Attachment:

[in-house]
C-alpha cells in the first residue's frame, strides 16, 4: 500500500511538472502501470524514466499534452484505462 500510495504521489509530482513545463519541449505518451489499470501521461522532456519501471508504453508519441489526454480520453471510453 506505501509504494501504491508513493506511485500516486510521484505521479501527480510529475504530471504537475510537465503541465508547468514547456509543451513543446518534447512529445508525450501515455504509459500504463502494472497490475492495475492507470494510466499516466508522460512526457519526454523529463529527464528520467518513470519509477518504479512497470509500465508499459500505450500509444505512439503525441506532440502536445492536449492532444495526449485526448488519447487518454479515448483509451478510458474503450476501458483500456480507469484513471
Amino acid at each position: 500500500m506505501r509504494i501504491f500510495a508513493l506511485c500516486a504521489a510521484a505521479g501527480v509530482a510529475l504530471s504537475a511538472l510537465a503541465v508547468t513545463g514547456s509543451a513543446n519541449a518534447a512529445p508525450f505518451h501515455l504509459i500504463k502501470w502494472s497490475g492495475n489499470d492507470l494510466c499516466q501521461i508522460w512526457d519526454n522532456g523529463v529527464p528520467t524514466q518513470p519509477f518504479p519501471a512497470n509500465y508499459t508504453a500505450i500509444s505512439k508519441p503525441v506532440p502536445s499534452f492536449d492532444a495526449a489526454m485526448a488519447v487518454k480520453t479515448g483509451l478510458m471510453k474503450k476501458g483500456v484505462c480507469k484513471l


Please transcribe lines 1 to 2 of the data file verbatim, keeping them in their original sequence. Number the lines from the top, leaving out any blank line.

[in-house]
C-alpha cells in the first residue's frame, strides 16, 4: 500500500511538472502501470524514466499534452484505462 500510495504521489509530482513545463519541449505518451489499470501521461522532456519501471508504453508519441489526454480520453471510453 506505501509504494501504491508513493506511485500516486510521484505521479501527480510529475504530471504537475510537465503541465508547468514547456509543451513543446518534447512529445508525450501515455504509459500504463502494472497490475492495475492507470494510466499516466508522460512526457519526454523529463529527464528520467518513470519509477518504479512497470509500465508499459500505450500509444505512439503525441506532440502536445492536449492532444495526449485526448488519447487518454479515448483509451478510458474503450476501458483500456480507469484513471